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The Freedom Party's Joerg Haider
"I think many of these politicians don't know exactly what the Freedom Party is"
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Auschwitz survivor Leon Zelman
"The way to the Holocaust was, it reminded me, on this square"
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Tuesday, 29 February, 2000, 10:06 GMT
Haider and the Auschwitz survivor
Anti-Freedom Party demo
Thousands of Austrians have protested against a Freedom Party coalition
By Angus Roxburgh in Vienna

Shortly after arriving in Vienna to look at the rise of Joerg Haider's dark forces, I went to visit a prominent member of the Jewish community, to see what his reaction was to the imminent inclusion of the far-right in government.

Leon Zelman is head of the Jewish Welcome Service, which helps to connect visiting or returning Jews to their Viennese heritage.

Joerg Haider made some undiplomatic comments at his recent birthday party
Joerg Haider at his recent birthday party
He is a bustling, slightly grumpy 72-year-old, who met me on the pavement and guided me at top speed along stairways and tiny corridors crammed with piled-up documents and books. We went to his office, where he hammered on the door and barked at his secretary for taking too long to open it - and then looked sheepishly contrite about his behaviour.

I think you can forgive a little grumpiness, though, in a man who spent his teenage years in Auschwitz.

But what he wanted to talk about was not the death camps, but Vienna, his adopted home city. He chose to come here when he was freed after the War, and said he intentionally shut his eyes to its defects - especially the anti-Semitism which, he said "quietly permeated the entire society".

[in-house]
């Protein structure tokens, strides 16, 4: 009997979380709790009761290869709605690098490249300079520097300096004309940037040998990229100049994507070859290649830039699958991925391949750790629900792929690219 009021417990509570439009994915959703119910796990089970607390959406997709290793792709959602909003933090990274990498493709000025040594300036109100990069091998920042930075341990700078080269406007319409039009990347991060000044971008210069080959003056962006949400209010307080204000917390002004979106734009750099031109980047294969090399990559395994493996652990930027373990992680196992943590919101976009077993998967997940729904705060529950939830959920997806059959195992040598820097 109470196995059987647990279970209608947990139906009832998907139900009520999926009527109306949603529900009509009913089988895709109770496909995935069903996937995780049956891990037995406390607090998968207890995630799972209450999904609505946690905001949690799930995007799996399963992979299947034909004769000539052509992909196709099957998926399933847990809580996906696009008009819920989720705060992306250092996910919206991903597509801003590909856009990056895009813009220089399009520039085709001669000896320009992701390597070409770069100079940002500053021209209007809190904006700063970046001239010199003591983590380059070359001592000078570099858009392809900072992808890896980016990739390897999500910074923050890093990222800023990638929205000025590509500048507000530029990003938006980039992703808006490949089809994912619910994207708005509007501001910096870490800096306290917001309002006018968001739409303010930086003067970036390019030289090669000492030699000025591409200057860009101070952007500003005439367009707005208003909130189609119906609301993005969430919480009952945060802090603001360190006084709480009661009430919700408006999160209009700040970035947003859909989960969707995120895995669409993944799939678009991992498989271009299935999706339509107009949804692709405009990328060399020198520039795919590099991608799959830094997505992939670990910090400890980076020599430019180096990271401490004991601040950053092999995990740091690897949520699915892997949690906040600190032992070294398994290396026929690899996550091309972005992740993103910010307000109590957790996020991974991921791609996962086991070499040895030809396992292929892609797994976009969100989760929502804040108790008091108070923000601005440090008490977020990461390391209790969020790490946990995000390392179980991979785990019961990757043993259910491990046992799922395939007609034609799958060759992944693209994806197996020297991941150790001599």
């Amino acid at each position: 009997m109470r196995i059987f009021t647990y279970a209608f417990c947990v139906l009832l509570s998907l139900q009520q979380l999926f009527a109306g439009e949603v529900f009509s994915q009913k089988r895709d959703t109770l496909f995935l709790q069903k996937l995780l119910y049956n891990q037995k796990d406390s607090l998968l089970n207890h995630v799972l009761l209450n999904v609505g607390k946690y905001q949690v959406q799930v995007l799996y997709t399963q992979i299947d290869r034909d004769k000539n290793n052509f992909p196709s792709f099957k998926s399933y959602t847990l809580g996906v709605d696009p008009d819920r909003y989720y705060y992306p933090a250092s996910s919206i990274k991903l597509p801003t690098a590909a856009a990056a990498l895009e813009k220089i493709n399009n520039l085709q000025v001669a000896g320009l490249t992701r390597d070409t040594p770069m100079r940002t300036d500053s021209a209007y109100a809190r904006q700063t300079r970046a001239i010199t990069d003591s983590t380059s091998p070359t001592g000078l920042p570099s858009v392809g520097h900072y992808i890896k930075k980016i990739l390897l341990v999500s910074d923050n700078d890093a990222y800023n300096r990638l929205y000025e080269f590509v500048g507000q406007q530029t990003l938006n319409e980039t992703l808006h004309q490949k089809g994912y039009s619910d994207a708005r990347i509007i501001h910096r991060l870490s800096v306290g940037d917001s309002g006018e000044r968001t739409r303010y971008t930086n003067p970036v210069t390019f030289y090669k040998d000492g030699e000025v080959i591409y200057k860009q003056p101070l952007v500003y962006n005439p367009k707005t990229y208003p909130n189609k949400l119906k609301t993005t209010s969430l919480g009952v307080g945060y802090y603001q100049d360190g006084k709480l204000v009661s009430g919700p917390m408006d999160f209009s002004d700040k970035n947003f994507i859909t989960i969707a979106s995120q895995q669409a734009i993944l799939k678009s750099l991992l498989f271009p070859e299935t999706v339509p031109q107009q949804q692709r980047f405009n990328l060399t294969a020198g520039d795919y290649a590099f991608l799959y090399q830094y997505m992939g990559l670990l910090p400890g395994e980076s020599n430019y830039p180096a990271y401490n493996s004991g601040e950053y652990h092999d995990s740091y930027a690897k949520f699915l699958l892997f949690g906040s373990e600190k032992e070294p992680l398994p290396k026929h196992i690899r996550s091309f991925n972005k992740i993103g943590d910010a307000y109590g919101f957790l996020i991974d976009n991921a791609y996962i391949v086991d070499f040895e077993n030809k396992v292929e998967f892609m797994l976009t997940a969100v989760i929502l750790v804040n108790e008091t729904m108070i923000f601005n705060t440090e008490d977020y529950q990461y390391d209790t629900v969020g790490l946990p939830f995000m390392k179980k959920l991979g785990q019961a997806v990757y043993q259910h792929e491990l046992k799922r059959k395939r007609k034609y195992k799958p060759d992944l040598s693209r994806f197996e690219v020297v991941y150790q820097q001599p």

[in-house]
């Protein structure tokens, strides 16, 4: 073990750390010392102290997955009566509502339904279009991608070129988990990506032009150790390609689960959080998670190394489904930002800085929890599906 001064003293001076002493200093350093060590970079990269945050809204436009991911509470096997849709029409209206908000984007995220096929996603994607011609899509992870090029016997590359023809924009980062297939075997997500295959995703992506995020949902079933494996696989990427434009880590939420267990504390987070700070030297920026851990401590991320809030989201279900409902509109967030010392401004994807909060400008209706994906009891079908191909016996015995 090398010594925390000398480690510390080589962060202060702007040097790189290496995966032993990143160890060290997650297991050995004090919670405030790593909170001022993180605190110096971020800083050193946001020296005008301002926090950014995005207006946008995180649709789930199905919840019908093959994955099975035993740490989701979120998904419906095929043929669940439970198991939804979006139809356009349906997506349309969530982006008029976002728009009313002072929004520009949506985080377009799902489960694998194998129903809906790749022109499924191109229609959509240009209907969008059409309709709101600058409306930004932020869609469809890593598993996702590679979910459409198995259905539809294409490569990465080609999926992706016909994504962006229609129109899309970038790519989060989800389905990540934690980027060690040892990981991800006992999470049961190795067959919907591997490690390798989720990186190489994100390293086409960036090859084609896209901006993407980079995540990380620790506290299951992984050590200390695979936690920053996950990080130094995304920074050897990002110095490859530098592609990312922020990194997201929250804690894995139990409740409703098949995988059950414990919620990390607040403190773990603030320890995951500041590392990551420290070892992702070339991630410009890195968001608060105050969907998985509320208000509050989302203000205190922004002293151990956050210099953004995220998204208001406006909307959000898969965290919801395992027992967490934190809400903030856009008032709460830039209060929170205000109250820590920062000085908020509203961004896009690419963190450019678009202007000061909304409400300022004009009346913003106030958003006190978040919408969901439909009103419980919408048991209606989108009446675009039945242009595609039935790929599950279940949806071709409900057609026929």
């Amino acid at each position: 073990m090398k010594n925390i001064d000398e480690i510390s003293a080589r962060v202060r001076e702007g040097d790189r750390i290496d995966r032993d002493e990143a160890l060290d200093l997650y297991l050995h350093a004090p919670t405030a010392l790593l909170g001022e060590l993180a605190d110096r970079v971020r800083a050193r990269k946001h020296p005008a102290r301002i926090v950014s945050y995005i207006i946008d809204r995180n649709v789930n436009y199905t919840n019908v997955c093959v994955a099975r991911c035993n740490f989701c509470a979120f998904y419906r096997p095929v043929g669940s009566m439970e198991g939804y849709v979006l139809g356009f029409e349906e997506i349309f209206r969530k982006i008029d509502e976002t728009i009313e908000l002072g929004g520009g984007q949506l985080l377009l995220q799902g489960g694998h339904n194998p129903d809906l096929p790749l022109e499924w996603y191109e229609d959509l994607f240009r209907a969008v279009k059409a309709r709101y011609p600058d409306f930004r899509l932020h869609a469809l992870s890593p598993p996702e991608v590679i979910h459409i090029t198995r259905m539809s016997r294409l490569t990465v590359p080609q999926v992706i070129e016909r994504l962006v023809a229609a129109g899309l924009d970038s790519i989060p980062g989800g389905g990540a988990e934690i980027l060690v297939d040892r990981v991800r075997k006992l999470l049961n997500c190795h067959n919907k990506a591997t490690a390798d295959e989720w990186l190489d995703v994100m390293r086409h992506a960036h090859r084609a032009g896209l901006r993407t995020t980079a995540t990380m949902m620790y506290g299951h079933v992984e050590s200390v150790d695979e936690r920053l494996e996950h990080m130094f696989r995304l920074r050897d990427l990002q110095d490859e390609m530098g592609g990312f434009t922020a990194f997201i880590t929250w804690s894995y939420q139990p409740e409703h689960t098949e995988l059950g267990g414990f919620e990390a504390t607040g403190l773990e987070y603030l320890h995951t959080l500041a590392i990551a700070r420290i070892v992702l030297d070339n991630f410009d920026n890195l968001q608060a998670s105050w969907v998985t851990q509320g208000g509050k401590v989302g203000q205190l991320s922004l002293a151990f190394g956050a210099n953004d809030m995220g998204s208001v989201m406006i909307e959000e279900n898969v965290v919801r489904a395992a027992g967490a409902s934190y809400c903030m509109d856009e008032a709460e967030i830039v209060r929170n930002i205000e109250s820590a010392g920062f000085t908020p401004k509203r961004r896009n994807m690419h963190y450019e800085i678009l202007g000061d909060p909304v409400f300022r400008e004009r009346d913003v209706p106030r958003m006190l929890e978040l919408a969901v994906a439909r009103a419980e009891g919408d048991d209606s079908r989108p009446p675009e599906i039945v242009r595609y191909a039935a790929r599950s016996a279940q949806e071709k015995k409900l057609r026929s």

His parents were former Nazis who felt unjustly persecuted after the war

Was this relevant, I wondered, to the growing popularity of the Freedom Party's Joerg Haider? After all, he is not on record as ever having made any anti-Jewish remark.

"That's right," said Mr Zelman. "It's not the anti-Semitism that worries me. It's the atmosphere."

He described how he had sat in his room above St Stephen's Square and watched - and listened - to a Haider rally shortly before the last election. The way he manipulated the crowd, the way the people cheered, the whipping up of hatred and intolerance - that was what scared him, and reminded him of Nazi rallies he had witnessed as a boy. He says he wept at the memory.

Formative years

Austria's Freedom Party has caused extreme alarm throughout Europe and beyond by some of the pro-Nazi statements made in the past by Mr Haider.

Joerg Haider had a very different childhood to Mr Zelman. His parents were former Nazis who felt unjustly persecuted after the war for having "just done their duty". He was born in 1950 and appeared to accept his parent's views.

As a student he joined a far-right sports club, and a university Bruederschaft - a fraternity of uniformed students run by former Nazis. According to one source, he used to practise fencing using a straw doll on which he had pinned the name of the well-known Nazi-hunter Simon Wiesenthal.